Welcome to Monday, where the UK pays homage to slain MP David Amess, Myanmar frees thousands of prisoners, and Facebook gets ready to build its "metaverse." Please fasten your seatbelts: Worldcrunch also takes stock of the long-lasting effects — good and bad — the pandemic has had on the air travel industry.

[*Azeri - Azerbaijan]


Myanmar to free political prisoners: Myanmar's junta chief Min Aung Hlaing has announced the release of 5,636 prisoners who had been jailed for protesting the coup that ousted the civilian government in February 2021.

• Powerful Haiti gang behind the kidnapping of U.S. missionaries: The notorious 400 Mawozo gang is believed to be behind the kidnapping in Haiti of a group of Christian missionaries, including 16 U.S. citizens and one Canadian. The brazen kidnapping on Saturday comes as crime is spiking since the killing of President Jovenel Moise in July.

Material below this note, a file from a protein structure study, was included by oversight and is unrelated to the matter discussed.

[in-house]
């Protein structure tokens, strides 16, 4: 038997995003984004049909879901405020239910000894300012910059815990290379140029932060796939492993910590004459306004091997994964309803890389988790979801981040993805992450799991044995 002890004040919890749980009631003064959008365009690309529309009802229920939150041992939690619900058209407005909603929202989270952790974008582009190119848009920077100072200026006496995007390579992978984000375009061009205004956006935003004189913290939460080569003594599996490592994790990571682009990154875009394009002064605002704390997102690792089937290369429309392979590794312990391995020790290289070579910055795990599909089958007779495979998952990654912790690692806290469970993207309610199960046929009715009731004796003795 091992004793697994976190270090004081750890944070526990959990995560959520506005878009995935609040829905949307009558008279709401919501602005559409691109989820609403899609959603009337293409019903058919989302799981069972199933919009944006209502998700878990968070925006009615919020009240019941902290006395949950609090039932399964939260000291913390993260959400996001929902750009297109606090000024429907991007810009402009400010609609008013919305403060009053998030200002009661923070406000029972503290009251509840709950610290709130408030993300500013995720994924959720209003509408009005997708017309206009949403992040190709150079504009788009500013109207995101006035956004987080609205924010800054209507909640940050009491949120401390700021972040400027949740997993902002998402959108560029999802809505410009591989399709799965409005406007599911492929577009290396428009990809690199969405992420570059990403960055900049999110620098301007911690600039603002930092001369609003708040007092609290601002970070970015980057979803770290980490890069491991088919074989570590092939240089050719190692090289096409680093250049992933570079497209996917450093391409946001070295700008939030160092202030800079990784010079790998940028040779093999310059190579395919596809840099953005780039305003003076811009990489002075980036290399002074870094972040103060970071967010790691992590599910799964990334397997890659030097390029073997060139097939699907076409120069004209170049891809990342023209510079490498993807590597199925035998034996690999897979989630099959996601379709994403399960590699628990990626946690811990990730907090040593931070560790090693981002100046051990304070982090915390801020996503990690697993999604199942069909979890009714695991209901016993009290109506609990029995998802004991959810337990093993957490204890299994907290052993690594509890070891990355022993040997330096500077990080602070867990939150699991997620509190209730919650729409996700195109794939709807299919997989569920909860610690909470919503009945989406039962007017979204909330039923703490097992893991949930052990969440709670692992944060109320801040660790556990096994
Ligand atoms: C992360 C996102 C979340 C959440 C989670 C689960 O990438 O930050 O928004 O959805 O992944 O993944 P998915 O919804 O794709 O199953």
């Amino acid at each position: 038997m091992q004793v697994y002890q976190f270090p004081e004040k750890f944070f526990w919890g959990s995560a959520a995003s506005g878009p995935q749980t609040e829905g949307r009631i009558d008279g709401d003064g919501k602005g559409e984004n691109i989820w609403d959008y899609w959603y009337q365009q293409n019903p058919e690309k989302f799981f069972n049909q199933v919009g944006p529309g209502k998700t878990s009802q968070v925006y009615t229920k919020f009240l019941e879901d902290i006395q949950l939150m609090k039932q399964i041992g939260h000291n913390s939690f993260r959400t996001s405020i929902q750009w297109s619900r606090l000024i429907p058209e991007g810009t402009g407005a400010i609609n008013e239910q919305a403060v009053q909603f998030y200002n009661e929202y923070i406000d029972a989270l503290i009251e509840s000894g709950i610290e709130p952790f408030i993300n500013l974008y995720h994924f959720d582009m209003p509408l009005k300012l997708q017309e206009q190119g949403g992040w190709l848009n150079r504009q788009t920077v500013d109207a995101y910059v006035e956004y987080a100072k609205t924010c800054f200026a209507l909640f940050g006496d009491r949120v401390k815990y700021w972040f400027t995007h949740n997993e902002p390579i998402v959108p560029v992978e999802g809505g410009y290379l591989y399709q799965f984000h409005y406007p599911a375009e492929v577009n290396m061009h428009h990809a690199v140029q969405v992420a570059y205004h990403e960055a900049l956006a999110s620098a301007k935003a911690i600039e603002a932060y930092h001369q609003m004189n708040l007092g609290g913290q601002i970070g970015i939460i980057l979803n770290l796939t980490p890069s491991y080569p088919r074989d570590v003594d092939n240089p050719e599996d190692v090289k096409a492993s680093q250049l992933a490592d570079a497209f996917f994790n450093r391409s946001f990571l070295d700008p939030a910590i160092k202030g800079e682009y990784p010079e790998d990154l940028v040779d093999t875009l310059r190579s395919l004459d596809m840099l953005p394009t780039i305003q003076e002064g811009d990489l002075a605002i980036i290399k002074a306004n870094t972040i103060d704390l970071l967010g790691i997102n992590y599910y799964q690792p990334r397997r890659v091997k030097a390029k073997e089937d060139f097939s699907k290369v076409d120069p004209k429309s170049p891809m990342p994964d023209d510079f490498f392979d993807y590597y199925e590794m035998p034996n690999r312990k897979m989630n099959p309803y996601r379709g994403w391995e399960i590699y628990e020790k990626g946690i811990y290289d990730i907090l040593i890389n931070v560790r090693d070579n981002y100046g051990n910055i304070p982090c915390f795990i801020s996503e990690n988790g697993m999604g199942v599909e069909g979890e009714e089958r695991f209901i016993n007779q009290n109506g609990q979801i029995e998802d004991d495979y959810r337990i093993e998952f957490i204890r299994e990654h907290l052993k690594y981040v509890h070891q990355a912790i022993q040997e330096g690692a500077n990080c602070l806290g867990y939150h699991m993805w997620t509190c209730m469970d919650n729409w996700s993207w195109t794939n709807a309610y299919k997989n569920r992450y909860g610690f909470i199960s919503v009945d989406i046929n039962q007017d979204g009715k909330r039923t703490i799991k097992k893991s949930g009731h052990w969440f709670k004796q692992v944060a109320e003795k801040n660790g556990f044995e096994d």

• UK to pay tribute to David Amess: British lawmakers will pay homage in parliament to colleague David Amess, who was stabbed to death Friday in what was described by the police as a "terrorist incident." Officers arrested a 25-year-old suspect whose father, Harbi Ali Kullane, worked as a media adviser to a former prime minister of Somalia.

• COVID update: Russia has registered more than 34,000 cases of new infections in the past 24 hours, a new record since the start of the pandemic. Meanwhile, police in the northeast Italian city of Trieste used water cannons to clear striking dockworkers protesting Italy's new requirements that all employees be vaccinated.

• At least 26 killed in floods in India: Torrential rain has triggered floods and landslides in India's southern coastal state of Kerala, killing at least 26 people.

• Facebook to hire 10,000 in EU to develop "metaverse": The U.S. social media giant plans to hire 10,000 workers in the European Union over the next five years to build a "metaverse," a virtual reality version of the internet that the company touts as the future.